Of the two English ships, one broke in midair, due to structural weakness and burned. The other was driven into a hillside during a rainstorm.

Of the three American-built ships, the Shenandoah broke in two during a thunderstorm. The Akron was flown into the sea at full speed during a thunderstorm, while still intact. The frame of the Macon broke during a storm at a spot where needed repairs had been deferred, and was landed at sea at a spot selected by the Commander, with the loss of only two lives.

In the entire world, since the first dirigible was flown, only 318 lives have been lost in peace time operations of lighter-than-air craft.

Then why all the cry that the dirigible is doomed?

Since the World War there have been 69 major submarine accidents, in which 771 men were lost. We still build submarines.

During the same period there have been more than 100 “notable” marine disasters, in which 12,000 lives were lost. Yet try to book a quick passage on even a lowly freighter!

You will find the accommodations booked for weeks, sometimes months, ahead.

There have been 100,000 railroad fatalities since the war, yet the railroads advertise (and truthfully) they have the safest means of transportation.

On almost any summer holiday in the United States, more lives are lost in auto accidents than have been lost in the whole history of the airship. More than half a million persons have thus been killed since the war.

There is no cry to stop commercial airplane flights, though the past season has been disastrous. And if you think the air lines have lost business on account of these accidents, take the fingers of one hand out to Newark airport, and count the empty seats. Then why this condemnation of the airship, when, as a means of commercial transportation, it is the least offender of all? Are twelve passenger deaths, out of a quarter of a million passengers carried, too great a price to pay for the development of this swift and comfortable means of long distance transportation?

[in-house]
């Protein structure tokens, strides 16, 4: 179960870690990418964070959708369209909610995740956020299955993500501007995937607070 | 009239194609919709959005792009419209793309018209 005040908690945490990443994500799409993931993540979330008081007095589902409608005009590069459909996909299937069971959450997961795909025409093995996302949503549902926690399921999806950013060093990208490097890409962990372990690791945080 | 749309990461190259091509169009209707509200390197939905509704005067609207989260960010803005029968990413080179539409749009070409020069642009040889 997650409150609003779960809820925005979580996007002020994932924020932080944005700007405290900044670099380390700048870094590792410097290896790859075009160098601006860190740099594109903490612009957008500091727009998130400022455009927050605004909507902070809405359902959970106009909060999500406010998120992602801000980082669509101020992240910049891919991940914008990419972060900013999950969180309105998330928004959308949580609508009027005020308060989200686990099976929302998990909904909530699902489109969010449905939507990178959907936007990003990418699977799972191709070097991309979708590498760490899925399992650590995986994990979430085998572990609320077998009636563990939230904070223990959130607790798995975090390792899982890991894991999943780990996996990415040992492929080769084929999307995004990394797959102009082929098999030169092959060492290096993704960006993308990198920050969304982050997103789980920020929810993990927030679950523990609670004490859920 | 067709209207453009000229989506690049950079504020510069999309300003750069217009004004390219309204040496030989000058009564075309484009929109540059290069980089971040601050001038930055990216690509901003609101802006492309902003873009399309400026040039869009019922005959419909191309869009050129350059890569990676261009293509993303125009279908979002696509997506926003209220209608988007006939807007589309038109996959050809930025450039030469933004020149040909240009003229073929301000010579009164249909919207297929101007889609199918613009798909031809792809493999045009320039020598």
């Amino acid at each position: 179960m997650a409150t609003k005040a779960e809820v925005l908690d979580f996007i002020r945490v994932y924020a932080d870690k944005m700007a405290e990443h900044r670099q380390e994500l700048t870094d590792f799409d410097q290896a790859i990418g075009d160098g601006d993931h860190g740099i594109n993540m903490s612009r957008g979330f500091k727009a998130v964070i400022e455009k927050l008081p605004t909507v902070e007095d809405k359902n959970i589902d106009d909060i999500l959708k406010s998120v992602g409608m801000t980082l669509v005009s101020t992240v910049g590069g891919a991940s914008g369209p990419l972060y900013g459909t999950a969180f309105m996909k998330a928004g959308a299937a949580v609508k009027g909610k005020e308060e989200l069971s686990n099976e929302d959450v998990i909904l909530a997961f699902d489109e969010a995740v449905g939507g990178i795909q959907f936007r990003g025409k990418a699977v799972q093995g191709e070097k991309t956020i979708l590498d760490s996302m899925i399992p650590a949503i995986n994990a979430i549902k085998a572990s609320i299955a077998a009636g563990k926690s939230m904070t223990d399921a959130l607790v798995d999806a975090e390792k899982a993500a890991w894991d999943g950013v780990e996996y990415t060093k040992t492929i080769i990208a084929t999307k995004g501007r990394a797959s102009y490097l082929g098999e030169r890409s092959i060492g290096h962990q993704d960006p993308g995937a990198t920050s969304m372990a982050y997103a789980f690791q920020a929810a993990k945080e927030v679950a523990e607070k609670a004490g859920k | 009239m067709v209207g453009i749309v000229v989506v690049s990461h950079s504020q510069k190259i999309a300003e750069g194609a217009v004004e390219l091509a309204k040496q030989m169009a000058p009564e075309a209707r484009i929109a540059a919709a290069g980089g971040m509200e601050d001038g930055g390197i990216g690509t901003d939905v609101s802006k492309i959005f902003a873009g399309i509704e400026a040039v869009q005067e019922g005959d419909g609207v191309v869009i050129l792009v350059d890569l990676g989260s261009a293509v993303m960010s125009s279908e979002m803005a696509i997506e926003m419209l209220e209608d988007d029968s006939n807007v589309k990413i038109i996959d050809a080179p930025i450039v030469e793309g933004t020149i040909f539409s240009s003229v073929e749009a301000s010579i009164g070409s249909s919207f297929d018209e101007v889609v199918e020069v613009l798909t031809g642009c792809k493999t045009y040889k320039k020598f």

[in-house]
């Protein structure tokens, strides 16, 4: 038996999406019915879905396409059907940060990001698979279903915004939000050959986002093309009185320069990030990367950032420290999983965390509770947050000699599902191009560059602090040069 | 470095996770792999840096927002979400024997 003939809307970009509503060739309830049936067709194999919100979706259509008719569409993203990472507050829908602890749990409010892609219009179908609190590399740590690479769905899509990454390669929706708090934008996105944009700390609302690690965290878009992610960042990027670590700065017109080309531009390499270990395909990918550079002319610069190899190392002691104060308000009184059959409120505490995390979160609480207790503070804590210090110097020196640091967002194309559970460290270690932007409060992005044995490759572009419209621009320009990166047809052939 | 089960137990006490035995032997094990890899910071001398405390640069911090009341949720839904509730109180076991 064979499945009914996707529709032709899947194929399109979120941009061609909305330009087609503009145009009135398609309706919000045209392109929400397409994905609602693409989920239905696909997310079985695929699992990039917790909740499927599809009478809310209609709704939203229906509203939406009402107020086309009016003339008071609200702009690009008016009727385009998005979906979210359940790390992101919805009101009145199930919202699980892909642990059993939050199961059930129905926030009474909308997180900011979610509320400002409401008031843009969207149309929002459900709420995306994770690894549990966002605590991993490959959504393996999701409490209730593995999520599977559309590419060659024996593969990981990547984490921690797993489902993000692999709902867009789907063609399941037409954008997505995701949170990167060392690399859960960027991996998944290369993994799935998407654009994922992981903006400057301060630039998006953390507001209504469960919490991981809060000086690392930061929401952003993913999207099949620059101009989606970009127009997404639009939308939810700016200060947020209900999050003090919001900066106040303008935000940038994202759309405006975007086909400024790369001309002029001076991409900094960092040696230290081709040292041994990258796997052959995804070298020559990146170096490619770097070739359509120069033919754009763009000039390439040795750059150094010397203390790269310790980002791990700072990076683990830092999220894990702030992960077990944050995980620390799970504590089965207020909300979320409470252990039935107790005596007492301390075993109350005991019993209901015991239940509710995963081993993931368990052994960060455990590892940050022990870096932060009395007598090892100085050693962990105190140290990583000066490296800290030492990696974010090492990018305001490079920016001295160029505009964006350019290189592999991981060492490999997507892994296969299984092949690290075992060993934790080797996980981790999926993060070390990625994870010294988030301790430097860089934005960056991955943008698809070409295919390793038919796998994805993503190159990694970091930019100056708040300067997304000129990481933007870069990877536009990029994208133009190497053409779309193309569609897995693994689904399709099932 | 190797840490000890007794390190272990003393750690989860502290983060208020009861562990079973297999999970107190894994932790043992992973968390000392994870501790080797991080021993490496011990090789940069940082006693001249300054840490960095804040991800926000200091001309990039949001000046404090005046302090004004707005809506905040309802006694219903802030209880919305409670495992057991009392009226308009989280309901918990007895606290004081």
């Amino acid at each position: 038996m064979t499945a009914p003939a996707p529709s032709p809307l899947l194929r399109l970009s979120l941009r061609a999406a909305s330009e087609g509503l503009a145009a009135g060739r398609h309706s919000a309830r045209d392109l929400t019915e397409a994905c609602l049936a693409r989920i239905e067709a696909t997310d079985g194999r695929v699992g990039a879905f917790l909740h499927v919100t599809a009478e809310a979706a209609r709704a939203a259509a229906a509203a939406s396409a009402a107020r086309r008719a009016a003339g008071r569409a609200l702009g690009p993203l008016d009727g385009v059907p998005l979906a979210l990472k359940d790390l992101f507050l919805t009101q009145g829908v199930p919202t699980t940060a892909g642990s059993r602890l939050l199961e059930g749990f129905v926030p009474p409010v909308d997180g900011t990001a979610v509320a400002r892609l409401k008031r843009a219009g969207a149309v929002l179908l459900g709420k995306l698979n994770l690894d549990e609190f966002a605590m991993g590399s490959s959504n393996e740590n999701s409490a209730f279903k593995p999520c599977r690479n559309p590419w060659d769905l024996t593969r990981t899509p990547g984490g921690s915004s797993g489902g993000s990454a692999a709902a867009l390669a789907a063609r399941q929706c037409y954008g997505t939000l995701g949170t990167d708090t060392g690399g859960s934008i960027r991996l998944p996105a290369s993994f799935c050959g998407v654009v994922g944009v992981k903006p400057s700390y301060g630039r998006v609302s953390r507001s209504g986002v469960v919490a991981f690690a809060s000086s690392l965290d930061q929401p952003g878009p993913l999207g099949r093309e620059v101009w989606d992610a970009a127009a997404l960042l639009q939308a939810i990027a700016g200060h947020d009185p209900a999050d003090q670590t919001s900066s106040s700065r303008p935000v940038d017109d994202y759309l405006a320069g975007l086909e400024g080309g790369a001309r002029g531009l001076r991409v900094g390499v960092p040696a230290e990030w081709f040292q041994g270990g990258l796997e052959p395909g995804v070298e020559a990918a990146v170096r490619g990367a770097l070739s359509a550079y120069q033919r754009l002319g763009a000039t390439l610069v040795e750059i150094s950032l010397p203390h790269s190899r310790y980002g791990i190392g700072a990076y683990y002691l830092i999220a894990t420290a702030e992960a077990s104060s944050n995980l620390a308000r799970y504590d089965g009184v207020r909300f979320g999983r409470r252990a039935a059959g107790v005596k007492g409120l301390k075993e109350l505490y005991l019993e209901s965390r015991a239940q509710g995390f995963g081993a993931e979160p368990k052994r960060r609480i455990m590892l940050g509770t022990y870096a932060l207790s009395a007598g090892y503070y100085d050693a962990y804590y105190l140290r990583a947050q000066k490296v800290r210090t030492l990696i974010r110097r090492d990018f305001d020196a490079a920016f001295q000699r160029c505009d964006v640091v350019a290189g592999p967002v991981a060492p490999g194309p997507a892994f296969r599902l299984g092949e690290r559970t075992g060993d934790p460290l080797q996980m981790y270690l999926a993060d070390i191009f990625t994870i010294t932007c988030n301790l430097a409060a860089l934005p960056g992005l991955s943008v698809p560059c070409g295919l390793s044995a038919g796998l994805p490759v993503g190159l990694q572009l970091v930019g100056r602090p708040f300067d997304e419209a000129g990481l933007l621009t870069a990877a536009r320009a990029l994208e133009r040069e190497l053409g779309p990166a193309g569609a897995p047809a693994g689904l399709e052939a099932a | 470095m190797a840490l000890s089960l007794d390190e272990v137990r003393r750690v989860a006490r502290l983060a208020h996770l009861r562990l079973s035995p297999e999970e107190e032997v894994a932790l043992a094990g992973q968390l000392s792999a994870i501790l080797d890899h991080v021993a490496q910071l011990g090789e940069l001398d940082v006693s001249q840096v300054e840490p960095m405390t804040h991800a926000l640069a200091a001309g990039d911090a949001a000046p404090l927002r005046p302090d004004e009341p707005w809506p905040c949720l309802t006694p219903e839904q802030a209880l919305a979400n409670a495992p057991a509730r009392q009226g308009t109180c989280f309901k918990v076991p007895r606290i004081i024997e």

The fate of the rigid airship now seems to be entirely in the hands of the Zeppelin Company, and the U. S. Navy. The Germans have no idea of abandoning the industry, which for the first time was getting on a paying basis when the Hindenburg burned.

The LZ-130, now nearing completion, will have accommodations for 100 passengers; the projected 131 will carry 150. Since an average of forty passengers have been turned away from each trip of the Graf Zeppelin and the Hindenburg, the company has no qualms about being able to sell the additional accommodations.

It costs an average of $53,000 a round trip for an airship to make the North Atlantic flight. On the other side of the ledger will be $79,000 passenger revenue, and an additional $18,000 from mail and freight, making a net profit of $44,000 for each round trip. Not a bad payoff on a $2,000,000 investment! But the pie the Zeppelin Company really has its eye on is a trans-Pacific service. It is a ten-day trip from Seattle to Japan by the fastest steamers. The Graf Zeppelin made the trip in less than three days, nine years ago.

Airship officials do not consider the present Clipper planes as serious competition. The present planes carry only six passengers, a crew of nine, and half a ton of mail and cargo.

Opposed to them, the LZ-130 will carry 100 passengers, a crew of sixty, and twenty to thirty tons of mail and freight. The Clipper ships, though they fly faster, take the longer southern route, make four stops en route, and take from five to six days. An airship can take the great circle route, and fly non-stop in less than three days.